More Queerness In Our TV/Internet Shows?

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Miles
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More Queerness In Our TV/Internet Shows?

Post #1

Post by Miles »

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This issue makes note of a cartoon about two female principals, Korra and Asami, who are incidentally romantically involved with each other.

“The Legend of Korra,” commonly shortened to LOK, most notably ended with its main female protagonists, Korra and Asami, entering a romantic relationship with each other. This was one of the first portrayals of a same-sex relationship in a popular, American animated show. It was a milestone for queer audiences in the U.S., particularly younger fans, who rarely see themselves represented in mainstream entertainment.

In the years since then, queer representation has improved slightly but still remains scarce.

Queer representation in animated shows can be particularly impactful for young people. Eve Ng, an associate professor of media arts and studies at Ohio University, notes that representation can normalize queerness for everyone, regardless of sexuality, but that it is especially important for validating and helping younger audiences who are still in the process of self-discovery.

“For queer young people, they’re often still coming out to themselves," Ng said. “So it’s not just, ‘I want to see myself.’ It’s, ‘Wait, am I queer too?’”


Queer characters are still drastically underrepresented, despite robust fandoms

“Writing queer characters makes queerness a lot more normalized. Growing up, I didn’t get a lot of queer media. In fandom, you get queer media everywhere,” they said. “As an asexual person, fanfiction helps me better understand my relationship to romance and attraction.”

Despite this hunger for content, mainstream media outlets still fail to meet those needs. GLAAD [Gay & Lesbian Alliance Against Defamation] estimated in 2017 that 20 percent of the U.S. population aged 18 to 34 identifies as queer. Yet, according to their 2019 report, only 10.2 percent of characters across all TV shows, including those for adults, are written as LGBTQ."
source

So, do you think we should continue to strive to "normalize queerness," particularly by including it in more cartoons and other TV and internet shows?



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Menotu
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Re: More Queerness In Our TV/Internet Shows?

Post #2

Post by Menotu »

Miles wrote: Mon Sep 21, 2020 3:25 pm .


This issue makes note of a cartoon about two female principals, Korra and Asami, who are incidentally romantically involved with each other.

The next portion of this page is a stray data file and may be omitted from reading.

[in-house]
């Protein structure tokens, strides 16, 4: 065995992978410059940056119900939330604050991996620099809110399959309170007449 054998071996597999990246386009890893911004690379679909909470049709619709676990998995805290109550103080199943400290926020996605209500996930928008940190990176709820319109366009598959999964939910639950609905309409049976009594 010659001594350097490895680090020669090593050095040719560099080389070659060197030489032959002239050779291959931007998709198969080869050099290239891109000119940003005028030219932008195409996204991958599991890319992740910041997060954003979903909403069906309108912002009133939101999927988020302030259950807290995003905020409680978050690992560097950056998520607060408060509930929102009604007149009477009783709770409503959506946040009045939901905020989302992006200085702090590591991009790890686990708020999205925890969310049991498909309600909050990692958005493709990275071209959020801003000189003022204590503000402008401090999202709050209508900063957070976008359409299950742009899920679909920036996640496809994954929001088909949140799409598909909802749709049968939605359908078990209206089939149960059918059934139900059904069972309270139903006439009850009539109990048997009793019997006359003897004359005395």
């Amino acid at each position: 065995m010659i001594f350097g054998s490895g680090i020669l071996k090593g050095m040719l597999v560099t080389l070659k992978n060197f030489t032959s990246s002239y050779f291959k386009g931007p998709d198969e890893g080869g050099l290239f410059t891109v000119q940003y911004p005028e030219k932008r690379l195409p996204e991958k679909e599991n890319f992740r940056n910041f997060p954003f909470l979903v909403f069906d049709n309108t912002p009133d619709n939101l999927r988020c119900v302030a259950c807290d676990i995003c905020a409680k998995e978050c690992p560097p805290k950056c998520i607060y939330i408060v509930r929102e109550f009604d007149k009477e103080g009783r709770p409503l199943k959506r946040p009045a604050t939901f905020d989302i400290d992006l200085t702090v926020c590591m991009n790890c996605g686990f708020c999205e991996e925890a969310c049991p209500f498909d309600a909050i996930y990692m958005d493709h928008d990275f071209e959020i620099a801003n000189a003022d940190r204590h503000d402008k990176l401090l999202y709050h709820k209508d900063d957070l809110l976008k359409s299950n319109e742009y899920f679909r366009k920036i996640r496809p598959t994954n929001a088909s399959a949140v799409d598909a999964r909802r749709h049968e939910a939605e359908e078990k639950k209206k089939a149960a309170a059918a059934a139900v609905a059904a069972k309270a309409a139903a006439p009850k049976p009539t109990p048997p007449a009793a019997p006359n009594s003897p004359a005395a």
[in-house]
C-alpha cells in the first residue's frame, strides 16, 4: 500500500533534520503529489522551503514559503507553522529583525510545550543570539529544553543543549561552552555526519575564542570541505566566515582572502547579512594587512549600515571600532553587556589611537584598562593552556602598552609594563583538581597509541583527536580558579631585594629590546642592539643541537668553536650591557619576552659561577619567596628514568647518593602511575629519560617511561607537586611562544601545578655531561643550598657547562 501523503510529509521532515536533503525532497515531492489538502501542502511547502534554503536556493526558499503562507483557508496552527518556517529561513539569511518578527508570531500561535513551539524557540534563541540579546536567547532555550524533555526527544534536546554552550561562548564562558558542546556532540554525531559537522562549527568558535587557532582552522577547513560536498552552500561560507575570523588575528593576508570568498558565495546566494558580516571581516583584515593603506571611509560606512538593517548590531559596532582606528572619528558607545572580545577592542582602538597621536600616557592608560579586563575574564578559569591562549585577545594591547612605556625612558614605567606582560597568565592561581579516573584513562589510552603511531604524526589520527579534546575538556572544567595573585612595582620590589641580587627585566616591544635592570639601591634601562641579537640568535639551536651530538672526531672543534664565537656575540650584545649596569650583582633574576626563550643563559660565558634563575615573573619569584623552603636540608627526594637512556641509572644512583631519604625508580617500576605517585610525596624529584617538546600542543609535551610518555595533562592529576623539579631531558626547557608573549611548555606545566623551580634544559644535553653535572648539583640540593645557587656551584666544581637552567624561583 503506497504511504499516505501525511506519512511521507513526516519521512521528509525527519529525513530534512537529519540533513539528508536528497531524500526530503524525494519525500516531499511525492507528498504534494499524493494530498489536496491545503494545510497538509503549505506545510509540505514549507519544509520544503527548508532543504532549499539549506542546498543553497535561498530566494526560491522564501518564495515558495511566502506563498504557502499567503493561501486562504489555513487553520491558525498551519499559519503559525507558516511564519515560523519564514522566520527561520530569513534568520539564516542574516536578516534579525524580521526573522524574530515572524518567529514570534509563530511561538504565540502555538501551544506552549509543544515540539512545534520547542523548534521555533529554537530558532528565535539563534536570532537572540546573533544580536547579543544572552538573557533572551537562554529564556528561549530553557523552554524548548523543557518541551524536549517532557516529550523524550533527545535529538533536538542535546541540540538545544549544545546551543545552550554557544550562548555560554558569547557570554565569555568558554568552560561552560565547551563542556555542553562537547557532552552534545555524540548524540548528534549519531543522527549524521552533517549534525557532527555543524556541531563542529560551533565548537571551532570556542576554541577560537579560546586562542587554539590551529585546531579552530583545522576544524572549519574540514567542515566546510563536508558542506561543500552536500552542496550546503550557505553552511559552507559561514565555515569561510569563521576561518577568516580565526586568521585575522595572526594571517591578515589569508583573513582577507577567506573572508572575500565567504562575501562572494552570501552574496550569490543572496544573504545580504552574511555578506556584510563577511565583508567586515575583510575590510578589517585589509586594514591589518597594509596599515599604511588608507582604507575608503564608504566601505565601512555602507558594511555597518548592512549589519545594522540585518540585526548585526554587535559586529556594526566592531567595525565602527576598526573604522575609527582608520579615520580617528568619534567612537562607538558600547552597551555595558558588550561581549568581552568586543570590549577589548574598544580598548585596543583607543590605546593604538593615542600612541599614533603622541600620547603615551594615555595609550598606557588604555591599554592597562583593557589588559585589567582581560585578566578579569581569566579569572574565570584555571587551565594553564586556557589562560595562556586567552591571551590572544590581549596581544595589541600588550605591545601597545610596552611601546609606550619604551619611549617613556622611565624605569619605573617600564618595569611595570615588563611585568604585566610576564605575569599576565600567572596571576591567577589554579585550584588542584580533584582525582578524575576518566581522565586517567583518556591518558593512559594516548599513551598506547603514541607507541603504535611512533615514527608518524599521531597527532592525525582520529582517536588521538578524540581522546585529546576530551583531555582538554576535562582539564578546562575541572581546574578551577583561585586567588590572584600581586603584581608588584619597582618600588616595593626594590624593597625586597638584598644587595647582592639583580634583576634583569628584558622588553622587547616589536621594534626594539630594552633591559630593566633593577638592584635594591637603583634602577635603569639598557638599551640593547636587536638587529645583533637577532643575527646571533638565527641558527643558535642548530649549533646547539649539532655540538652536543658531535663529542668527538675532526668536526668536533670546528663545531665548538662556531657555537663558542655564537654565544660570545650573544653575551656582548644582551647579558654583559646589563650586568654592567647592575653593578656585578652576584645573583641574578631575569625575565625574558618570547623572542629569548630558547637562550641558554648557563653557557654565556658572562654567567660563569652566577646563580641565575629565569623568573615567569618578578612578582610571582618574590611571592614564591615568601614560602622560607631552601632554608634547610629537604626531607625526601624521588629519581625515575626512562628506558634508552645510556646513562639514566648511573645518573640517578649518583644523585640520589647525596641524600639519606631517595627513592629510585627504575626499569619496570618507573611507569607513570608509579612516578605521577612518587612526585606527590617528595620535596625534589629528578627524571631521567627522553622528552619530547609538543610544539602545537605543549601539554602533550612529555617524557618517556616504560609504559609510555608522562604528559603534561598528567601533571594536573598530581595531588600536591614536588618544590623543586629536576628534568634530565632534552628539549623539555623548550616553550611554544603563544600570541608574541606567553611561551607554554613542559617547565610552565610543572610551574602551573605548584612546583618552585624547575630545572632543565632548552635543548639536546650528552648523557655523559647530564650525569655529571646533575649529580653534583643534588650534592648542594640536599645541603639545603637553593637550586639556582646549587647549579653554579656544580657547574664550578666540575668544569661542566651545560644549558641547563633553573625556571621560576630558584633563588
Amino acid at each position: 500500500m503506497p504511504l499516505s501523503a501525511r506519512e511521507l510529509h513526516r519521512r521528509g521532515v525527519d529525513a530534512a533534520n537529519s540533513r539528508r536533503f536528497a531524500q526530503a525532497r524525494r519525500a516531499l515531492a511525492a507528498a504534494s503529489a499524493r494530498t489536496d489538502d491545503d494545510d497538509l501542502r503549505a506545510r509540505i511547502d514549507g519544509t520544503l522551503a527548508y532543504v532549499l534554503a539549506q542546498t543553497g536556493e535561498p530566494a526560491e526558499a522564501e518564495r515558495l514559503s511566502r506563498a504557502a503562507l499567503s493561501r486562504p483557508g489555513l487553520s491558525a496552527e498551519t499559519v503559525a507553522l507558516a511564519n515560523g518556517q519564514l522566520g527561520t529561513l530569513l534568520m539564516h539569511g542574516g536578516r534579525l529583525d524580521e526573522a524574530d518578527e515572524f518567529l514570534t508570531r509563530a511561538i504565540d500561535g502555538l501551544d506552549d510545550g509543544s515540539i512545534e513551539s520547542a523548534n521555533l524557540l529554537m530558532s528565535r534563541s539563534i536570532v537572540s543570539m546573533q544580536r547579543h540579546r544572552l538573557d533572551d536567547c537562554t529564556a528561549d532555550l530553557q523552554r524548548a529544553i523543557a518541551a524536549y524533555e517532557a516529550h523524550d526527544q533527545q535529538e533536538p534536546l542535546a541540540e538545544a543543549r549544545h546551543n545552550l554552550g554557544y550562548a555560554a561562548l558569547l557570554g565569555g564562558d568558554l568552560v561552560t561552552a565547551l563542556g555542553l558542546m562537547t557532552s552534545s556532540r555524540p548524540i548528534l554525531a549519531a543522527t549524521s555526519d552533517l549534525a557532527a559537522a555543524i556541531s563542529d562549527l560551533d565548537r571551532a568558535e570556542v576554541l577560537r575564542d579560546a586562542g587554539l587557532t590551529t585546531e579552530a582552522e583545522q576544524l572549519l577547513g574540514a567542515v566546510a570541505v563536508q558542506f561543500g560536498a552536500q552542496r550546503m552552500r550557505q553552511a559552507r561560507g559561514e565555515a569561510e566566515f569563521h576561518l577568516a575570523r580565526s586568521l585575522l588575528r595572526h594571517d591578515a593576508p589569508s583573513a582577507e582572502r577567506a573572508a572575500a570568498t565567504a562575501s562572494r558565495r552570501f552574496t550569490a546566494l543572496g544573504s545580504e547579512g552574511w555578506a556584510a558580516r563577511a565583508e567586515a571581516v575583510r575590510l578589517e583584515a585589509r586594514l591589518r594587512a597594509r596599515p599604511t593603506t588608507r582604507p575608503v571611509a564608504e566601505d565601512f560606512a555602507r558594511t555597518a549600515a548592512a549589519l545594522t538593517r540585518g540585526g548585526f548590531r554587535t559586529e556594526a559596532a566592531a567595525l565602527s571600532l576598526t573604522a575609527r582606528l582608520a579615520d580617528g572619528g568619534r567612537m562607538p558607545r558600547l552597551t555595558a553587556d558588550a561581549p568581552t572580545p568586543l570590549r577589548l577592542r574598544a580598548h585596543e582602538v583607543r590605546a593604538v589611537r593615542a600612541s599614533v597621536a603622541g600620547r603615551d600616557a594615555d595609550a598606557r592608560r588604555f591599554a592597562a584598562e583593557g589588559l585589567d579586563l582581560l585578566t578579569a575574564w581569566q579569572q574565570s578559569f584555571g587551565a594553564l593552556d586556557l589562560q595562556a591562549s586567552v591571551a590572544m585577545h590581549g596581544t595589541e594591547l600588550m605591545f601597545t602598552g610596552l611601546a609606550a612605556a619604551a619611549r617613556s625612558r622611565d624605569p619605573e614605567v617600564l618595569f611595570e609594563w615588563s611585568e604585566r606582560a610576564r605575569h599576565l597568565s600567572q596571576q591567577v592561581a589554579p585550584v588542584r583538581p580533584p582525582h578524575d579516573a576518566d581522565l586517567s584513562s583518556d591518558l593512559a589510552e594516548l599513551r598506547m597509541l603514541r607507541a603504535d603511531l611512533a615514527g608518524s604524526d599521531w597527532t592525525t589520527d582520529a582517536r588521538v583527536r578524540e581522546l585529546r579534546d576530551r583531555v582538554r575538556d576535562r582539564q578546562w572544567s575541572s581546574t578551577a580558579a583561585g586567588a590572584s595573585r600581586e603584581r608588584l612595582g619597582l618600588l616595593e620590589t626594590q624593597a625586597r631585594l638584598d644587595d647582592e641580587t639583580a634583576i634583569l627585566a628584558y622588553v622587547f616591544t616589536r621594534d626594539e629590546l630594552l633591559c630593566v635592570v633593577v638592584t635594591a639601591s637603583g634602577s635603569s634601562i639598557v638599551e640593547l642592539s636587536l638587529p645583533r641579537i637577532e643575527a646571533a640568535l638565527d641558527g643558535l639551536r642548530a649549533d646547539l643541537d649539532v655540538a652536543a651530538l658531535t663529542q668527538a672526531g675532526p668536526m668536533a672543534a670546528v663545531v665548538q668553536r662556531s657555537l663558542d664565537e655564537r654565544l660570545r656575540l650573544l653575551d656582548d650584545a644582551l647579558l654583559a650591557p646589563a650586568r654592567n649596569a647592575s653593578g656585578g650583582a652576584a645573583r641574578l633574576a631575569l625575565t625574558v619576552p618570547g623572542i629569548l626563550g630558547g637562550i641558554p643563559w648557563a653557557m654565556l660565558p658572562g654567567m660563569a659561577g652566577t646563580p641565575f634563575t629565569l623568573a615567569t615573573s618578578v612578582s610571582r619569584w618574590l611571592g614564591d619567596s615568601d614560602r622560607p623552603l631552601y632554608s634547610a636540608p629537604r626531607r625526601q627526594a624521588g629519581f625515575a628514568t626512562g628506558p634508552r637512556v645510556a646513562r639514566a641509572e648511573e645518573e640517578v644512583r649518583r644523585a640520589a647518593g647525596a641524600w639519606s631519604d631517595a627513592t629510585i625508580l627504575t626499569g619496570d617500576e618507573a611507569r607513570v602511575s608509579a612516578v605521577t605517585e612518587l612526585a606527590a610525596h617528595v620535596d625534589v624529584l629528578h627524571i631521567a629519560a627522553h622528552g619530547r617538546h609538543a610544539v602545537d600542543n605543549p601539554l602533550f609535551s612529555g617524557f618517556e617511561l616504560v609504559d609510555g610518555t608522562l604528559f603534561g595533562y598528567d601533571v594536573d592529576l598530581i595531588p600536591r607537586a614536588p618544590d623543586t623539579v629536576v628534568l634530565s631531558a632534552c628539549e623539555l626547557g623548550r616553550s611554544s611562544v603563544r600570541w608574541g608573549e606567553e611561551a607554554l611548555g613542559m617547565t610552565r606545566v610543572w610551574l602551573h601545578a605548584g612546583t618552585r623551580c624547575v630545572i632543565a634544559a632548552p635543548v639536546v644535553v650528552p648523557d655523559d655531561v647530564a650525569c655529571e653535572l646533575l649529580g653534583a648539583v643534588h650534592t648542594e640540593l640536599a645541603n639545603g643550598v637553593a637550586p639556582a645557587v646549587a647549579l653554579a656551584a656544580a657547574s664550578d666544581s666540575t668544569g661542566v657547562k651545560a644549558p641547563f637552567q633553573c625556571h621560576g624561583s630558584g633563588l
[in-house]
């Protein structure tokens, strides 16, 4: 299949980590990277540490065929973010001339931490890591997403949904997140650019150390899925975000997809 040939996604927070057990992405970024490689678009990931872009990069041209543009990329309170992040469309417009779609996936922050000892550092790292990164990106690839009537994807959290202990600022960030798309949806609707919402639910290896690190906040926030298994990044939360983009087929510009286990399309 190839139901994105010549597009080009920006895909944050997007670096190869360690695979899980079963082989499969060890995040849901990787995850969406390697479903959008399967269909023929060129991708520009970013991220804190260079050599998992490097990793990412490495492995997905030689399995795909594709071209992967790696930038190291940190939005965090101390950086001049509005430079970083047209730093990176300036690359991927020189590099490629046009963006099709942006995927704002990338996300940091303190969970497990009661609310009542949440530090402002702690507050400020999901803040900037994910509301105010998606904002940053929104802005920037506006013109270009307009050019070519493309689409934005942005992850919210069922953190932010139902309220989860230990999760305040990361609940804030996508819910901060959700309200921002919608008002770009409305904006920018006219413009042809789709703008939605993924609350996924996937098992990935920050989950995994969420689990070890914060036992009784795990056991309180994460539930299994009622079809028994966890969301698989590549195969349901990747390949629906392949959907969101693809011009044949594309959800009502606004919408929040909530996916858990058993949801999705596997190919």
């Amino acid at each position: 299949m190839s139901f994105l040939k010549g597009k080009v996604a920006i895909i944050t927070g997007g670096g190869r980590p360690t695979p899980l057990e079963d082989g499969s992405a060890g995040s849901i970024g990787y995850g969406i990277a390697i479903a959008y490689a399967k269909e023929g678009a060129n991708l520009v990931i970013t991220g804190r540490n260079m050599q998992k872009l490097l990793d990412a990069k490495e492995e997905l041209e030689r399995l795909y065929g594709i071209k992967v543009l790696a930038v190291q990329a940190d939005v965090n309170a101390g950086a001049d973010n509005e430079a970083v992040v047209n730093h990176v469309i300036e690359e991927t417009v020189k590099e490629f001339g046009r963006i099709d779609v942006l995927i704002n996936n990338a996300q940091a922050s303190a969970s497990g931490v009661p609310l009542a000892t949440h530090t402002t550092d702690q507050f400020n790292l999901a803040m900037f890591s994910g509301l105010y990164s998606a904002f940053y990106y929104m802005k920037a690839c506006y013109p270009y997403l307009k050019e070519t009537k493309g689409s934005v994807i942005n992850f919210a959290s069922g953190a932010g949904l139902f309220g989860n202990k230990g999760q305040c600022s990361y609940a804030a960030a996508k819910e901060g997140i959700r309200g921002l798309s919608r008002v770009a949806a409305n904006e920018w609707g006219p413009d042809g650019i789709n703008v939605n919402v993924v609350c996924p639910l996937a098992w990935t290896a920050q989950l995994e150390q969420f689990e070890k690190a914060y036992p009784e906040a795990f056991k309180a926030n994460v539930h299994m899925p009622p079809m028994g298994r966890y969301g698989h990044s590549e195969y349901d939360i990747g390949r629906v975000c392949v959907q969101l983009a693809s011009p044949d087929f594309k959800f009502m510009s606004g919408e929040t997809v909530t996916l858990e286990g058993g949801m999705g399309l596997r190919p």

“The Legend of Korra,” commonly shortened to LOK, most notably ended with its main female protagonists, Korra and Asami, entering a romantic relationship with each other. This was one of the first portrayals of a same-sex relationship in a popular, American animated show. It was a milestone for queer audiences in the U.S., particularly younger fans, who rarely see themselves represented in mainstream entertainment.

In the years since then, queer representation has improved slightly but still remains scarce.

Queer representation in animated shows can be particularly impactful for young people. Eve Ng, an associate professor of media arts and studies at Ohio University, notes that representation can normalize queerness for everyone, regardless of sexuality, but that it is especially important for validating and helping younger audiences who are still in the process of self-discovery.

“For queer young people, they’re often still coming out to themselves," Ng said. “So it’s not just, ‘I want to see myself.’ It’s, ‘Wait, am I queer too?’”


Queer characters are still drastically underrepresented, despite robust fandoms

“Writing queer characters makes queerness a lot more normalized. Growing up, I didn’t get a lot of queer media. In fandom, you get queer media everywhere,” they said. “As an asexual person, fanfiction helps me better understand my relationship to romance and attraction.”

Despite this hunger for content, mainstream media outlets still fail to meet those needs. GLAAD [Gay & Lesbian Alliance Against Defamation] estimated in 2017 that 20 percent of the U.S. population aged 18 to 34 identifies as queer. Yet, according to their 2019 report, only 10.2 percent of characters across all TV shows, including those for adults, are written as LGBTQ."
source

So, do you think we should continue to strive to "normalize queerness," particularly by including it in more cartoons and other TV and internet shows?



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I think the thought of 'normalizing' it has a negative connotation. Using that term makes it sound like it's a bad thing, but that's debatable I suppose. That aside, there's nothing wrong with representing other aspects of humanity appropriately.
What's appropriately mean? Not showing said person(s) in a negative light all the time. Not all gay men are feminine, not all gay women are masculine, not all black people are murderers, not all white blonde girls are dumb, not all white men are fat, etc. In other words, don't always put those characters in to stereotypical molds.

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Re: More Queerness In Our TV/Internet Shows?

Post #3

Post by nobspeople »

[Replying to Miles in post #1]
So, do you think we should continue to strive to "normalize queerness," particularly by including it in more cartoons and other TV and internet shows?
If it's done with respect, what's the problem? If people say 'it's harming them' to see more gay people (or any people different from them on TV) need to watch less TV as far as I'm concerned.
Have a great, potentially godless, day!

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